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  • Writer's pictureMaren Beverly

At Altuzarra, a Wispy Controversy

The designer debuted a show inspired by the work of Roman Polanski.

 


Always drawing from unique cultural touchpoints, Joseph Altuzarra’s inspiration for his Spring Summer 2024 collection was “the timeless horror masterpiece by Roman Polanski and a precursor to the New Wave Movement in American film, Rosemary’s Baby (1968),” according to the show notes. The accompanying show music certainly invoked a sense of horror — but barely any of the looks made me want to run down the hallway screaming.


Prior to the show beginning, the brand’s website also stated: "The Spring Summer 2024 collection takes inspiration from the French New Wave cinematic movement, which celebrated spontaneity and realism. This collection embraces the beauty found in the everyday, evoking a sense of rawness and vulnerability, while paying homage to an era of elegance and liberation where bold shapes and daring lines redefined the boundaries of style."


Altuzarra’s love for film is evident — his collection is a beautiful example of different mediums reflexively influencing one another. (One can also understand a fashion show as a film: orchestrated, well-rehearsed art.) The feminine, perfect peacoats struck me as the most obvious link to the French New Wave. These modish, 1960s silhouettes could have been worn in The Umbrellas of Cherbourg (the light pink satin!). It should be said that the specific resurrection of Polanski — controversial for obvious reasons — feels like a very specific thesis by Altuzarra, and I’m uncertain of its very specific meaning.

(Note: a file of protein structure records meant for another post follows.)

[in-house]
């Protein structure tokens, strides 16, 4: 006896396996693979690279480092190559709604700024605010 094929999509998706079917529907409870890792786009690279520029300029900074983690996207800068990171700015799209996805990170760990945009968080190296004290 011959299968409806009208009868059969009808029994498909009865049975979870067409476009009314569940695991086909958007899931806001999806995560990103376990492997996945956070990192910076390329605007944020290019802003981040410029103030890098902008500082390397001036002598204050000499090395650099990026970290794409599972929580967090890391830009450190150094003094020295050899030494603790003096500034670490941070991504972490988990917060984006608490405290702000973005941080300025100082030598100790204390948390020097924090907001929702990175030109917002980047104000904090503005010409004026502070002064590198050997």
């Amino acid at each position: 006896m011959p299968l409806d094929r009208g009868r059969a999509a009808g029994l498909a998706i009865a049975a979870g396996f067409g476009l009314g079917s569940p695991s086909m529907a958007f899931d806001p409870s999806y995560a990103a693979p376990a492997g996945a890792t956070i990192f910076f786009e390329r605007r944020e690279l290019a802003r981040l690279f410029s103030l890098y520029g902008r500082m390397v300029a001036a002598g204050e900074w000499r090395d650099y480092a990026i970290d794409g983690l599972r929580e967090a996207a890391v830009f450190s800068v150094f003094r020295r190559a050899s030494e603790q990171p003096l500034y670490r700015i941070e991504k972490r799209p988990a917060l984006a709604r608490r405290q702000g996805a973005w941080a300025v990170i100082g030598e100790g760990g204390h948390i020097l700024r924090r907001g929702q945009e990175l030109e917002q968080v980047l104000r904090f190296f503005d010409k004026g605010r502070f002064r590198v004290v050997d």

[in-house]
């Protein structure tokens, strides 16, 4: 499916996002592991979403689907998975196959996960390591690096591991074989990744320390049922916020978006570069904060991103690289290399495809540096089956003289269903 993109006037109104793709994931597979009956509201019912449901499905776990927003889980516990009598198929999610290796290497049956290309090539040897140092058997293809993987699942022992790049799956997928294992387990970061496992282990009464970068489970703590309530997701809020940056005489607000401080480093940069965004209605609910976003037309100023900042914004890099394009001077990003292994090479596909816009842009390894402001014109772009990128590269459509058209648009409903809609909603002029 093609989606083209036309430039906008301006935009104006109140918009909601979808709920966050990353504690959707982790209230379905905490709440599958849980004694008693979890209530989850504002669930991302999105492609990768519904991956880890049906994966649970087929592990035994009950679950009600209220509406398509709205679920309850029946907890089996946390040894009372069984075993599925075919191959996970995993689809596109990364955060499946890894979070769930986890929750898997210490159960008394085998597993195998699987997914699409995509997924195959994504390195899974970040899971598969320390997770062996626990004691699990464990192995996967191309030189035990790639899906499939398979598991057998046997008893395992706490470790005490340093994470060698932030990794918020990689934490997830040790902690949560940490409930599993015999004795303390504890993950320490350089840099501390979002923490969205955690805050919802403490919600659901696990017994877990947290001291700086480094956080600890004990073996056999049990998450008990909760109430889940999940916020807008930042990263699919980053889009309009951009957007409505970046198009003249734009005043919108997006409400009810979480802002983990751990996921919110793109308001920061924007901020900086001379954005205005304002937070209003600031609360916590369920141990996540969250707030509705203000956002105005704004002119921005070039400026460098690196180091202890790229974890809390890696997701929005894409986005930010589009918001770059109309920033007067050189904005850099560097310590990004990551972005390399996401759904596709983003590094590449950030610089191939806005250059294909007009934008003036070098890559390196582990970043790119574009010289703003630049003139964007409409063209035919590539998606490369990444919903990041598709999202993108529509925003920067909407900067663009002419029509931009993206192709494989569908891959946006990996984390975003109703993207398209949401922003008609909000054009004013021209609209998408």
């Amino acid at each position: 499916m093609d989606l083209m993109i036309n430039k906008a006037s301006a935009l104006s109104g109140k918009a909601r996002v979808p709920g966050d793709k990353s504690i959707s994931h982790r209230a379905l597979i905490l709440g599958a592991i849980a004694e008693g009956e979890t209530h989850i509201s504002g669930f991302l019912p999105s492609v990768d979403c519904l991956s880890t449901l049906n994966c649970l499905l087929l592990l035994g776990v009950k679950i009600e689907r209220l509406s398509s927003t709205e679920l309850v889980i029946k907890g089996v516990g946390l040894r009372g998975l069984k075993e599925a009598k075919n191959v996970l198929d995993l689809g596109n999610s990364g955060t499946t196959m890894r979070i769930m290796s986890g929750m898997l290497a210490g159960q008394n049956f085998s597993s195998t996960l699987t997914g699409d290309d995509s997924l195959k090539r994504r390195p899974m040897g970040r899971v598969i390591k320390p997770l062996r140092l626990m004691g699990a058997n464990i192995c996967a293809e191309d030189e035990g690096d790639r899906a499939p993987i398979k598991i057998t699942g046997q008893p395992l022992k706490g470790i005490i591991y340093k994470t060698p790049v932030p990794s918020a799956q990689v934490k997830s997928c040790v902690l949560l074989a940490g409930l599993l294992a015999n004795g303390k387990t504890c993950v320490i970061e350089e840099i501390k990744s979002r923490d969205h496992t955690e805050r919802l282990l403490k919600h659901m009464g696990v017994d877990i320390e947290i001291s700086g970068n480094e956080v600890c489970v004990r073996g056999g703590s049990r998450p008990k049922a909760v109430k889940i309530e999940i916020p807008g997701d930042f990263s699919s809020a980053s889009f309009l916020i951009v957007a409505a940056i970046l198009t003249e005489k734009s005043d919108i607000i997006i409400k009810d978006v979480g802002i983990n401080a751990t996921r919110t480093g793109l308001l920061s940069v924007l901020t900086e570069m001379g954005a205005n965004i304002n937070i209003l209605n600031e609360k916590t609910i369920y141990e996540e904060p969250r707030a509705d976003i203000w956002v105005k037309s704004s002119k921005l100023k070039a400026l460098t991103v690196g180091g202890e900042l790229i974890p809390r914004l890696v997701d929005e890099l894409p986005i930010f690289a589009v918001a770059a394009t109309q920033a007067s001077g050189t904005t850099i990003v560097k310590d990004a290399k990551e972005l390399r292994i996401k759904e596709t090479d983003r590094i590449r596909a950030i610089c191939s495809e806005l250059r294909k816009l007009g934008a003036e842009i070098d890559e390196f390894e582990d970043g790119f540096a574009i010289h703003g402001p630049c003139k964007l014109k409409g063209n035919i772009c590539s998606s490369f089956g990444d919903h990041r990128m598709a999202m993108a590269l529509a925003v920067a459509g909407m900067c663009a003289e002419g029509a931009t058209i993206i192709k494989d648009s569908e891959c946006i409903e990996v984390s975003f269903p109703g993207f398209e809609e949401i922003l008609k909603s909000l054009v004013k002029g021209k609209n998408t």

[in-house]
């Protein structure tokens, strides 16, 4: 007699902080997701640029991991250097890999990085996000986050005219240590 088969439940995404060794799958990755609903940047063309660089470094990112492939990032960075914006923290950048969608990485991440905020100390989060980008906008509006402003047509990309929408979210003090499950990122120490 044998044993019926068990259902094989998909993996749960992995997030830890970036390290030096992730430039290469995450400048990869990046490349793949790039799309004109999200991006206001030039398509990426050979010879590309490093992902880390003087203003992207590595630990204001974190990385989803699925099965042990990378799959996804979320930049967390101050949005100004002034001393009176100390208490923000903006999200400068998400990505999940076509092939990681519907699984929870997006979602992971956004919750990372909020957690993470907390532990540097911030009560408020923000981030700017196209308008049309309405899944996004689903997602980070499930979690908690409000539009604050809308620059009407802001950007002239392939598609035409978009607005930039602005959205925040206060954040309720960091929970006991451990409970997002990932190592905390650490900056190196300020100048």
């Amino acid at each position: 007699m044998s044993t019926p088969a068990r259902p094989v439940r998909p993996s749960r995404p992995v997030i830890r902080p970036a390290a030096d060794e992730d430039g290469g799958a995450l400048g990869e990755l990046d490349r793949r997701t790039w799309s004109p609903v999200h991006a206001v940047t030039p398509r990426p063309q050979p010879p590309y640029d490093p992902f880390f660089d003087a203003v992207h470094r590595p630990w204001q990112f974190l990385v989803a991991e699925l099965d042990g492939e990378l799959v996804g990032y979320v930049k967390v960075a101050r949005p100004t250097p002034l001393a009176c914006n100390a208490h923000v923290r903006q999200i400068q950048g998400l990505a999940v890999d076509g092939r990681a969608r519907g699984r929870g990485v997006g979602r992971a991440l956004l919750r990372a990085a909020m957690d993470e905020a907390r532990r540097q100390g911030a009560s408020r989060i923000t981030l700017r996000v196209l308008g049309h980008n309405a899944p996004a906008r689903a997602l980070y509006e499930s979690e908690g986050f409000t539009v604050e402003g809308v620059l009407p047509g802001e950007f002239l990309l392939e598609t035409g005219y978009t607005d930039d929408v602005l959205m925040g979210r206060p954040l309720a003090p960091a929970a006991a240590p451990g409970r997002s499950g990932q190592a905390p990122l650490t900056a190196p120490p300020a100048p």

The Umbrellas of Cherbourg

On an aesthetic level: pops of bright reds, springy yellows, and icy blues mediated the overarching shades of grey. The designer is, after all, a master of color.


The romantic, academic mood of the looks carries a whiff of Miu Miu Fall/Winter 2023; namely, the casual cashmere sweaters, modestly hemmed skirts, and decisive coats. Altuzarra’s female protagonist, however, is more of a haunted ingénue.


Some looks, like the satin mini skirt and preppy coat, truly felt like a modern take on the late 1950s/early 1960s era Altuzarra was inspired by. My favorite look was a mustard organza collared shirt paired with a low-waisted cherry brown skirt. And you can’t miss the clusters of embroidery that drip from the delicate fabrics like budding spring branches of pearls.



Other looks — such as the various tie-dye dresses sprinkled occasionally — felt like a commercial necessity but less cohesive with the collection itself. We can’t blame a designer for embracing an equation that churns out sales and brand identity.


Overall, I romanticized the cinephile who goes to avante-garde films in wispy outfits alongside Altuzarra, just as much as I struggled to distinguish a reimagined blazer and a satin slip skirt from the rest of fashion week. 🌀

 

You can view the whole collection here.


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